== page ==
It is also possible to do the slow hashing clientside using JavaScript, that way it is not going to be a performance issue, but the method will of course require JavaScript to be enabled.

No matter what you choose, a little slowhashing is far better than nothing, use 1 millisecond instead of 1 microsecond and your protection is 1000 times stronger.

You can use bcrypt, or you can make a conventional hashing algorithm do a lot of extra work, just make sure that the extra work isn't primarily string concatenation.

In the end, better not get your database stolen, a lot of passwords are so weak that they are easily extracted no matter what you do.

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Note that including the username in the hash prevents changing the username. Depending upon the system requirements, this may or may not be desirable. In cases where it's not desirable, use of the uid (or guid, or equivalant) would be an alternative. –  atk Mar 31 '10 at 4:05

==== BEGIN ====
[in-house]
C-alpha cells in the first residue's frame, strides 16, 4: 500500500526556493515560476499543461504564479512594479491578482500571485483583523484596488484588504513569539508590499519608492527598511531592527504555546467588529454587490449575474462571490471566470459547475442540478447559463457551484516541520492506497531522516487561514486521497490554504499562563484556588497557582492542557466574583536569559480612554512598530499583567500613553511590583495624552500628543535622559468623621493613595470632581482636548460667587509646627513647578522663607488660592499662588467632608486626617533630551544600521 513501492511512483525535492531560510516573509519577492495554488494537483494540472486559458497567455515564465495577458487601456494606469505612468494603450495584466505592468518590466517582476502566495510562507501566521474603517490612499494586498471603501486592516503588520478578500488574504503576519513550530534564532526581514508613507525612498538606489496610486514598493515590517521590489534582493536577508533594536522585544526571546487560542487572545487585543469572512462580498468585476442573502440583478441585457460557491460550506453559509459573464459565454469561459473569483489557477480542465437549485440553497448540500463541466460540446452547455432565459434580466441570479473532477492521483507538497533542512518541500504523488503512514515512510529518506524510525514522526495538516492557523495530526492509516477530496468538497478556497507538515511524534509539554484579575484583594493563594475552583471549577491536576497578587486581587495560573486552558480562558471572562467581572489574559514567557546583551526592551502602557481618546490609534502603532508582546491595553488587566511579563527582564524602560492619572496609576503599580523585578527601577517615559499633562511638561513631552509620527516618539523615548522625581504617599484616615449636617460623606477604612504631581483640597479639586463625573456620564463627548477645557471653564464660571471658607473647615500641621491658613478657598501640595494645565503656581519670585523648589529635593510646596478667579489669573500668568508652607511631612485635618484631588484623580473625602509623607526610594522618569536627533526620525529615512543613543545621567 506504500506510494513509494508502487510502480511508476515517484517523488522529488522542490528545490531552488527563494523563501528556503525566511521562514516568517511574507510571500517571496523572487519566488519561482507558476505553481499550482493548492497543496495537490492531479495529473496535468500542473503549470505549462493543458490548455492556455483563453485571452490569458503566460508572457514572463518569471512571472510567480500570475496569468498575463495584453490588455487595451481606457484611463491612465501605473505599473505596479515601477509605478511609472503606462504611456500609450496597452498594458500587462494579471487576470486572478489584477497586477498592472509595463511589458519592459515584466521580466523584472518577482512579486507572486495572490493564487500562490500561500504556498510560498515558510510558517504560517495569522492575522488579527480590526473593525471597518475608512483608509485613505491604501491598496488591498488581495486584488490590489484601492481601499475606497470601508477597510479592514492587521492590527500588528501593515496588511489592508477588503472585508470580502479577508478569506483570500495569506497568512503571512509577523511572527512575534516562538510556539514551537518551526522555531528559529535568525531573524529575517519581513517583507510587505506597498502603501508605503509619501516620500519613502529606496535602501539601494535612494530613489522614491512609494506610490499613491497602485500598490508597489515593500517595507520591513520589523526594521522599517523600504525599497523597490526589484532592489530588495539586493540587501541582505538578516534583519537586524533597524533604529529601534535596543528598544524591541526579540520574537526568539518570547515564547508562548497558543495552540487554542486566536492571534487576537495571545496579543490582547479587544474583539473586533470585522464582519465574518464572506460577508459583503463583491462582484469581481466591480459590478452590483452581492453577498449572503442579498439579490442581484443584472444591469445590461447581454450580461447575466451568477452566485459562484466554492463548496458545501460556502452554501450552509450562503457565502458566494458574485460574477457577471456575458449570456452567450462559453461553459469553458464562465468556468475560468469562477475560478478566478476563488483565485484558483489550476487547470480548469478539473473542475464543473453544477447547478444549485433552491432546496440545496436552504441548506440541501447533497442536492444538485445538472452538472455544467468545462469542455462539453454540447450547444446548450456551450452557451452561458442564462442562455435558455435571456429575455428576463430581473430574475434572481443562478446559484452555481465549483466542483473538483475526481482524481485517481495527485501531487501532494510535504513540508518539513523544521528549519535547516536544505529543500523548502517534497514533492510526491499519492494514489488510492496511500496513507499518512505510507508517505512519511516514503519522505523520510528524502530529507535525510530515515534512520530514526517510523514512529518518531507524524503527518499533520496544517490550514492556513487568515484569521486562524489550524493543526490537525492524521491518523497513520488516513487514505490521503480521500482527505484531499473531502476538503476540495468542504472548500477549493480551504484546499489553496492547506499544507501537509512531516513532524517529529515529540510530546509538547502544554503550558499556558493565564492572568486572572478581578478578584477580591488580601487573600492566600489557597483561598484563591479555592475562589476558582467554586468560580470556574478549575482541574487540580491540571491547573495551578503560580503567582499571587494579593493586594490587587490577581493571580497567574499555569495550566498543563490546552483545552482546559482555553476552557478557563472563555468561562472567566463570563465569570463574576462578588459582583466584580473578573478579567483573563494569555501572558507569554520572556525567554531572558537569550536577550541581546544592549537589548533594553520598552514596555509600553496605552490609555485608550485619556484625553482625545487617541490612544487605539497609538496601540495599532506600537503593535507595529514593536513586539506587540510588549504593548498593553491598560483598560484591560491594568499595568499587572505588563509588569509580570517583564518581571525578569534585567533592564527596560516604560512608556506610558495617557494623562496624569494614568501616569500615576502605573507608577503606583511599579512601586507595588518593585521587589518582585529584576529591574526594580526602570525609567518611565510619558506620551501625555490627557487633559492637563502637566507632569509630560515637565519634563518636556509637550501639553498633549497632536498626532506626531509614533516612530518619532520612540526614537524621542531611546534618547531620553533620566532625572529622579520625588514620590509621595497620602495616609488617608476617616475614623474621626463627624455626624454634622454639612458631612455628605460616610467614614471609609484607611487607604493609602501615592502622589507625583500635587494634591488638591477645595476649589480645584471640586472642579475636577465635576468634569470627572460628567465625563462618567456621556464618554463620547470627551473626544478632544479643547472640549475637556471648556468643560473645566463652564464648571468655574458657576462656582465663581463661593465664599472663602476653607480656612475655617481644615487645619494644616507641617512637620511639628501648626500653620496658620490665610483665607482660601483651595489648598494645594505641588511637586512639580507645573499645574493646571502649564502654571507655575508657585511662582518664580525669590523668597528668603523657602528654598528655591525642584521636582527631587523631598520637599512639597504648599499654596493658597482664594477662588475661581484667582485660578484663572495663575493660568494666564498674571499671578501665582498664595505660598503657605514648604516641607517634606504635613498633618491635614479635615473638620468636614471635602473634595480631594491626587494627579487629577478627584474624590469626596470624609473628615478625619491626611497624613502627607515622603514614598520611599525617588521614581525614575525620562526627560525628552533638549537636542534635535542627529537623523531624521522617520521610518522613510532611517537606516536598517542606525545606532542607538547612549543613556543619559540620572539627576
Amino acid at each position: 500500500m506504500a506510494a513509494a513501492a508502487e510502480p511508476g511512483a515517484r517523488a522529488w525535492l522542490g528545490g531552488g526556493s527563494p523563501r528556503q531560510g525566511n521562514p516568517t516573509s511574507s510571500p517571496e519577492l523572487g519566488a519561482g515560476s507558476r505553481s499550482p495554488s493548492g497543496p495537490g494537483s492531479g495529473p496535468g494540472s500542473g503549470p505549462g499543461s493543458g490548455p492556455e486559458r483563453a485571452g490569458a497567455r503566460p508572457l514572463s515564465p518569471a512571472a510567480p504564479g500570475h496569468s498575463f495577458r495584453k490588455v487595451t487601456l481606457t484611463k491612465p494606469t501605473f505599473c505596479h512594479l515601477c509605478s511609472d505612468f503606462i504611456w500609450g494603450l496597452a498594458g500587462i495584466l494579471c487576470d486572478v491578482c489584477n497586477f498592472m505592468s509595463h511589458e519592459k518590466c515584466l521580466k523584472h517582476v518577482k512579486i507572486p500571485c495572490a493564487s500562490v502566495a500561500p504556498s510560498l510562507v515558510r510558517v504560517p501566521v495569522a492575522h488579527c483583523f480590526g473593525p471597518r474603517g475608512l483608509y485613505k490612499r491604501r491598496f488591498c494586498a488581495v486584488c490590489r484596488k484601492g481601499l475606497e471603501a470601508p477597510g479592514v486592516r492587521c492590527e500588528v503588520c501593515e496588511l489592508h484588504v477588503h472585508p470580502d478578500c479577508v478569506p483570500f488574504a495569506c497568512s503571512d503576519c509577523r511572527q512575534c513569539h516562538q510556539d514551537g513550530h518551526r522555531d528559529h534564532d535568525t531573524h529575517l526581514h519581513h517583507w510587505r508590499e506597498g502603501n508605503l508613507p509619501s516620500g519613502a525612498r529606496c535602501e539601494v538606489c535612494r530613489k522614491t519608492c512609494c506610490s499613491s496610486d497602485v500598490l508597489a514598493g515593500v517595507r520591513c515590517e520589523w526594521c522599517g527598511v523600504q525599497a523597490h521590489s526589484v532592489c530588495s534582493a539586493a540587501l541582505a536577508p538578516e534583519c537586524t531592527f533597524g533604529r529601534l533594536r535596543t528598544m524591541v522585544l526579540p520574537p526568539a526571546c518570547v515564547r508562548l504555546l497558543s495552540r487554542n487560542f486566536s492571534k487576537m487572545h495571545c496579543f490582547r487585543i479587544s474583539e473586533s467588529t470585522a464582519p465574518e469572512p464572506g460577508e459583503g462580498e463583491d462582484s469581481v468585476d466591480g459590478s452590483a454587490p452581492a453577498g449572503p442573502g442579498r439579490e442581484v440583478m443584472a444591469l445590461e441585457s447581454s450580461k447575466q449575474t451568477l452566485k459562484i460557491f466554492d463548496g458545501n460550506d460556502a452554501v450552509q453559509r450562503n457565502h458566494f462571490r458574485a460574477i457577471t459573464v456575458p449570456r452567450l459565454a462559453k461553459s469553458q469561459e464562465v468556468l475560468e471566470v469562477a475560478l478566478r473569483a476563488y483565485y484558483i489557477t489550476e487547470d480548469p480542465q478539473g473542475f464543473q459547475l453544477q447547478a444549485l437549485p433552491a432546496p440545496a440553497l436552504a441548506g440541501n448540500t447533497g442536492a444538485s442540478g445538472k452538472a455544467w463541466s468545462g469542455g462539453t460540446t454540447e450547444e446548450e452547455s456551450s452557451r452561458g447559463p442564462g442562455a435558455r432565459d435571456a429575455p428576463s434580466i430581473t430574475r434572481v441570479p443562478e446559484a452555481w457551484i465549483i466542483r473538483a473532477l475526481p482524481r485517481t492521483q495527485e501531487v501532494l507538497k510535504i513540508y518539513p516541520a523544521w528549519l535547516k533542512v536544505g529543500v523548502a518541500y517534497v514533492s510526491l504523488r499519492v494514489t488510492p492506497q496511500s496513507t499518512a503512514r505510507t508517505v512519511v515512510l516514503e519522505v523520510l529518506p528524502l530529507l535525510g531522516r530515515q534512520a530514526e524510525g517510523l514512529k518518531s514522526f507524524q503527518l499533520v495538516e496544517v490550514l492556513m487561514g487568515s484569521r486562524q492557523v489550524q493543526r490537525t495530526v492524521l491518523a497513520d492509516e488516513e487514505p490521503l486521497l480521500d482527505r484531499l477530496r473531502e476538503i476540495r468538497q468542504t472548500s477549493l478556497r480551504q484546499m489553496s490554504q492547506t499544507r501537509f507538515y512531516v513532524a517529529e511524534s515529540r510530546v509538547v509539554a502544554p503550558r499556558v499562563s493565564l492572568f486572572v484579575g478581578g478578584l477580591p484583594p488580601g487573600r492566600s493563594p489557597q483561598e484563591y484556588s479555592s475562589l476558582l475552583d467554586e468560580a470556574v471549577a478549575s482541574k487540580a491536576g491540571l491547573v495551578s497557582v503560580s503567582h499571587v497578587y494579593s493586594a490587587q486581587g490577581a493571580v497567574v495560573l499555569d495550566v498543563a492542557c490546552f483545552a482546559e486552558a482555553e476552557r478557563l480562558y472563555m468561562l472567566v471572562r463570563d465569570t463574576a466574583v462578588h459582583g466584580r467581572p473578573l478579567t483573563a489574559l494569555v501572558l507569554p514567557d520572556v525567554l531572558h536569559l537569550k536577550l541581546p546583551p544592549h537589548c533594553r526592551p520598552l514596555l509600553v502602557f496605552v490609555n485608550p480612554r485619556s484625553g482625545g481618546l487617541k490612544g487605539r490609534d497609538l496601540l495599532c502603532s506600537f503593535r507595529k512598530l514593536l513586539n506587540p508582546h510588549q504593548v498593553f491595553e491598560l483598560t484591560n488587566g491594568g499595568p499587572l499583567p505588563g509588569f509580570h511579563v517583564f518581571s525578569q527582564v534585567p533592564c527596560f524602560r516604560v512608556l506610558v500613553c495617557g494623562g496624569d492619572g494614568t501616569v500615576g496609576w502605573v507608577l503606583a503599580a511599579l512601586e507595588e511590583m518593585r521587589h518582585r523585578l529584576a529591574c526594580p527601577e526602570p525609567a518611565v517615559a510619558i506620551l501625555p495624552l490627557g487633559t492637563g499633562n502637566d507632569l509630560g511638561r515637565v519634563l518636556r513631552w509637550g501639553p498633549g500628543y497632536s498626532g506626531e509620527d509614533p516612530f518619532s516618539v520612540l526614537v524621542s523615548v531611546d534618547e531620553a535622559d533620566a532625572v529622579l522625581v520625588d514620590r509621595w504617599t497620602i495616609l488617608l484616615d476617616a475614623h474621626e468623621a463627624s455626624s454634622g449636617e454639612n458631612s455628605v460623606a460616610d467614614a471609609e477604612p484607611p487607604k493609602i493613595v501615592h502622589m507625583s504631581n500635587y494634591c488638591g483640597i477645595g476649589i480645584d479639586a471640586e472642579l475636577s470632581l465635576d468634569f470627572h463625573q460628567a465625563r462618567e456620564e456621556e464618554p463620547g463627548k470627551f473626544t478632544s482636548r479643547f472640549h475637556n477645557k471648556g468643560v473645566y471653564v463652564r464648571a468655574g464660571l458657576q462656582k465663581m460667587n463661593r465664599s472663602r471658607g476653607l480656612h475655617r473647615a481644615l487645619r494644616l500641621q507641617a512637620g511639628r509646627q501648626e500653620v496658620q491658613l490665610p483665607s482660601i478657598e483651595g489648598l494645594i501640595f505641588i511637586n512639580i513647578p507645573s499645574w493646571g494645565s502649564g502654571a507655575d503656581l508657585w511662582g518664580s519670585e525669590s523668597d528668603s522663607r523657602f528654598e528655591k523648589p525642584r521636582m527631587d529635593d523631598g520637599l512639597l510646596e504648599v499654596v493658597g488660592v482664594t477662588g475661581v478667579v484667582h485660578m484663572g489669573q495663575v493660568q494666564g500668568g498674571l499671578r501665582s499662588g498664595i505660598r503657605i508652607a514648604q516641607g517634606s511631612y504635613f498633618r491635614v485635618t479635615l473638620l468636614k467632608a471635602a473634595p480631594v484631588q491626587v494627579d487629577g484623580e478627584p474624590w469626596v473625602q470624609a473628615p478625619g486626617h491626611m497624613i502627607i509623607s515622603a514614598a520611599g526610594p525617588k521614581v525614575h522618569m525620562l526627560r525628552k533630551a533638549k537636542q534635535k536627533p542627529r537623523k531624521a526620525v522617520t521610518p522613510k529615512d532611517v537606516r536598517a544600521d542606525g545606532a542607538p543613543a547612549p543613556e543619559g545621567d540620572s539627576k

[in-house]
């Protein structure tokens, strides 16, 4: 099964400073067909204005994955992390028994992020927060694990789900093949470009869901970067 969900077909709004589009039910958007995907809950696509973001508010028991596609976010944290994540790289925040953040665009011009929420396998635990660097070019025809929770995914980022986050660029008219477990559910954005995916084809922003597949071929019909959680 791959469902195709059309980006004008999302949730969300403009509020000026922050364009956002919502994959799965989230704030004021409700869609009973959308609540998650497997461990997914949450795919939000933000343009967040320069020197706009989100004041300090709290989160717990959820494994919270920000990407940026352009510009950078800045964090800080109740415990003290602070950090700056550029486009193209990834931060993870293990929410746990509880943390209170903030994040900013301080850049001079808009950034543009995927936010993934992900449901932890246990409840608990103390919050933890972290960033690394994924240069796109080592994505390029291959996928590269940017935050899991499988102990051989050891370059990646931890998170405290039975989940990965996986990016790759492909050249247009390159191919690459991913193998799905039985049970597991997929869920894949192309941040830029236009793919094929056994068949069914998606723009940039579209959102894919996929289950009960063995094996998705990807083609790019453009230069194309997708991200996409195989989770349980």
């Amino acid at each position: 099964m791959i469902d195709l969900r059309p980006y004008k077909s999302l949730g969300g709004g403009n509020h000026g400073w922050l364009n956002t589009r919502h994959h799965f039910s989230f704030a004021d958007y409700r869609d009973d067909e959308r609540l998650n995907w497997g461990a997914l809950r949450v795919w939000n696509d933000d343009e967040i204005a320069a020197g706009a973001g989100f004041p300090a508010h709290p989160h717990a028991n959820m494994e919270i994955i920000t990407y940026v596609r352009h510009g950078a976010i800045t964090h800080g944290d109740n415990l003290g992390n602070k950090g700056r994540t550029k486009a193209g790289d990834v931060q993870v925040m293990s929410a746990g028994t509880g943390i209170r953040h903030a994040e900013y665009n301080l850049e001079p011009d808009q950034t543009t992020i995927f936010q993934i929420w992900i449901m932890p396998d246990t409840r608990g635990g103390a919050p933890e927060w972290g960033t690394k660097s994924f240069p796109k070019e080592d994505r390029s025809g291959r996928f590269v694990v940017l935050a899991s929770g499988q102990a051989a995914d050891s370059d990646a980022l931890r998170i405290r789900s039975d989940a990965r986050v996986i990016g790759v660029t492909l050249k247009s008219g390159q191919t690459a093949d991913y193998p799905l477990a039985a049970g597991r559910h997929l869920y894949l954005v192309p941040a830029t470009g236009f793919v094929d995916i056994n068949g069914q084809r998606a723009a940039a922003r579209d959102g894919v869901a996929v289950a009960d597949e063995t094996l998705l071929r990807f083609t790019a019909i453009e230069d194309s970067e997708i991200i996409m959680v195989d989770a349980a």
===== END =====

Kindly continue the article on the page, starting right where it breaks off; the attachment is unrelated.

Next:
You would just have to make the user enter his password to change username, best practice anyway. –  eBusiness Mar 31 '10 at 14:29
there's a very subtle bug in your code - you should never concat data in a hash. H(x + y + z) opens you up to a Length Extension Attack. Rather you should: H(H(x + y + z)) or H(H(x) + H(y) + H(z)) –  Michael Howard-MSFT Mar 31 '10 at 16:43
This isn't very good advice (the salt should not be a constant string - there should be one salt per password, and it should be randomly generated each time the password is changed) and it doesn't answer the question anyway, which is specifically asking about which hash function to use. –  caf Apr 2 '10 at 3:10
What needs to be said about algorithms has been said, there is no need for me to parrot what other people have said. Username + site specific string makes for a completely unique salt, it'll never get better than that. Your method achieves the same, but nothing more. –  eBusiness Apr 2 '10 at 21:51